Last weekend I got to attend my first-ever conference with Assistive Technologies Institute of America, in Orlando (not far from home in Tampa!) While I didn’t attend any educational sessions, I was able to take a leisurely stroll through the expo hall to see what appeared to be the cutting edge in assistive communication today. I was impressed with the wide assortment of tools available for speech- and hearing-impaired users, as well as the professionalism and knowledge of the sales people on hand.
I saw nothing that addresses specific emotional outlet needs of that target population. When Brenda and I embarked on this project almost 3 years ago, we noted how little had changed in terms of technologies available over almost 30 years of her exploration. That lack led us to work to create a uniquely age-appropriate, emotion-based, and grammatically self-correcting tool to help our speech-challenged friends not only to express an emotion, but to explore motivations. (Not just, “I am frustrated,” but “I am frustrated because you don’t take me seriously,” for example, with just a few taps on an iPad.)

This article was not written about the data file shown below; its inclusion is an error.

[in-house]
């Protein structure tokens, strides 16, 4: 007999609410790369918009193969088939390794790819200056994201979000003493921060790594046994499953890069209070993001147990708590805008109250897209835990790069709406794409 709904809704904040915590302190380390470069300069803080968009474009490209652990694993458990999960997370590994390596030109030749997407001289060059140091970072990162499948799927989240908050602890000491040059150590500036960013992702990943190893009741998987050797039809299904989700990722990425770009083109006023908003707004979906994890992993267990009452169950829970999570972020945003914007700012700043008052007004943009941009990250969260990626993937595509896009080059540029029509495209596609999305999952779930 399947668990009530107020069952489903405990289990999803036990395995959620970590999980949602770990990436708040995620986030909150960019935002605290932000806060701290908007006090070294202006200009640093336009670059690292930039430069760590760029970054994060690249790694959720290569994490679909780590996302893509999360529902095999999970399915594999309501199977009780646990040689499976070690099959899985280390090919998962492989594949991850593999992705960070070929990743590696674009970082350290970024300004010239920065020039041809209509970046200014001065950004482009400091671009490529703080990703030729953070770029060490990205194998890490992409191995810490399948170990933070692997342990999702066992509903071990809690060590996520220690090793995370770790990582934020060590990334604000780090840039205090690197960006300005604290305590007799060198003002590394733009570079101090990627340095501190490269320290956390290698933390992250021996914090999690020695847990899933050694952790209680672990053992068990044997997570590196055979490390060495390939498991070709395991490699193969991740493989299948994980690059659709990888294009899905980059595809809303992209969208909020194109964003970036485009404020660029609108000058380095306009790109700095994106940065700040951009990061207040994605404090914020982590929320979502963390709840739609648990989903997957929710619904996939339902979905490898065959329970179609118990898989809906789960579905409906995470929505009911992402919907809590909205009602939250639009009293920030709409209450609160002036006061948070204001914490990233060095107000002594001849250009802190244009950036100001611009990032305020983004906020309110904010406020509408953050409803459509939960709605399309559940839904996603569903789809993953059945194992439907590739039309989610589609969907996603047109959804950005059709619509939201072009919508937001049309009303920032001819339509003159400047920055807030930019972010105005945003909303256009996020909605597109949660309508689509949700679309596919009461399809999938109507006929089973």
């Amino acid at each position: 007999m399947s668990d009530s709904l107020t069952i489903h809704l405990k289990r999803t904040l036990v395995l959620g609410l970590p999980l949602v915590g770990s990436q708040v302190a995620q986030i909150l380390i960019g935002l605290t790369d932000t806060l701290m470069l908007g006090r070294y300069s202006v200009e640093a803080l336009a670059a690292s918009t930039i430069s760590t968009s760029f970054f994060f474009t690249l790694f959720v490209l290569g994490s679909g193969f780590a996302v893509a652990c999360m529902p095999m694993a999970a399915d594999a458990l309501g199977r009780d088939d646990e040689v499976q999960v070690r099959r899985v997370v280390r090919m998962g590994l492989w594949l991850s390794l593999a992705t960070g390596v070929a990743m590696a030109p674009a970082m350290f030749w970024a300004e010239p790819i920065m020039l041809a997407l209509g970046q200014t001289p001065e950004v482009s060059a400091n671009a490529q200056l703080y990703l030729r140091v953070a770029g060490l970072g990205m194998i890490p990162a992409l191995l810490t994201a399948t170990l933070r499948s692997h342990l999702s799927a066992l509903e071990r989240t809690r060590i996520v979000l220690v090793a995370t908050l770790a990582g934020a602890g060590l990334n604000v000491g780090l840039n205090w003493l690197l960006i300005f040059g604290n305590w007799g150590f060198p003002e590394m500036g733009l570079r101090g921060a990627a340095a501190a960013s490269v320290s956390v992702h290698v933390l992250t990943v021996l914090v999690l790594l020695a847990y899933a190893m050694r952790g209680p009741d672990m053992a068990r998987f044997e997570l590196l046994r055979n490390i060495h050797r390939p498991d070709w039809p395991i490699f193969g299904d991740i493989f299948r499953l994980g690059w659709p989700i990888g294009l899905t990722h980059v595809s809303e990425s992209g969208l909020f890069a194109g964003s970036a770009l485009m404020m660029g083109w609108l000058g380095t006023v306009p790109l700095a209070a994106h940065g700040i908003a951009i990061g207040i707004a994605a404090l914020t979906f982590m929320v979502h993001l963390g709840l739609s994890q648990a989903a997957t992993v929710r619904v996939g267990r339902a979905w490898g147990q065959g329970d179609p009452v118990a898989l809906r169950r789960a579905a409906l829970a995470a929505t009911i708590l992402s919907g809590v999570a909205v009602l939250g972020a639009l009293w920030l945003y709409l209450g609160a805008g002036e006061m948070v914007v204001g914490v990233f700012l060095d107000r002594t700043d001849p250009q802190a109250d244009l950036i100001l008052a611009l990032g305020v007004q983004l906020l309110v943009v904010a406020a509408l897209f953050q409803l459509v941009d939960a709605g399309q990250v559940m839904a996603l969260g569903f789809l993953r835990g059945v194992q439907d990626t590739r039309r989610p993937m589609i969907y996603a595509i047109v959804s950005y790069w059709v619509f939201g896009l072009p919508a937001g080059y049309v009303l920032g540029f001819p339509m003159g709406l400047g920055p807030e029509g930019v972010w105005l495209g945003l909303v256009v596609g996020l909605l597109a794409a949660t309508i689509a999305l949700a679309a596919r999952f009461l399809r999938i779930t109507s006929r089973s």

So after 3 years, our first question was answered pretty clearly: Nope, there’s nothing out there that approximates what we’re working toward. So glad we’re not re-inventing the wheel!
Now to the next big question: What is the need for our approach to AAC??
Good news: This question should be answered this weekend at our Professional Focus Group meeting at Kennedy Krieger Institute in Baltimore.
Stay tuned for what we find out. Thanks for following us.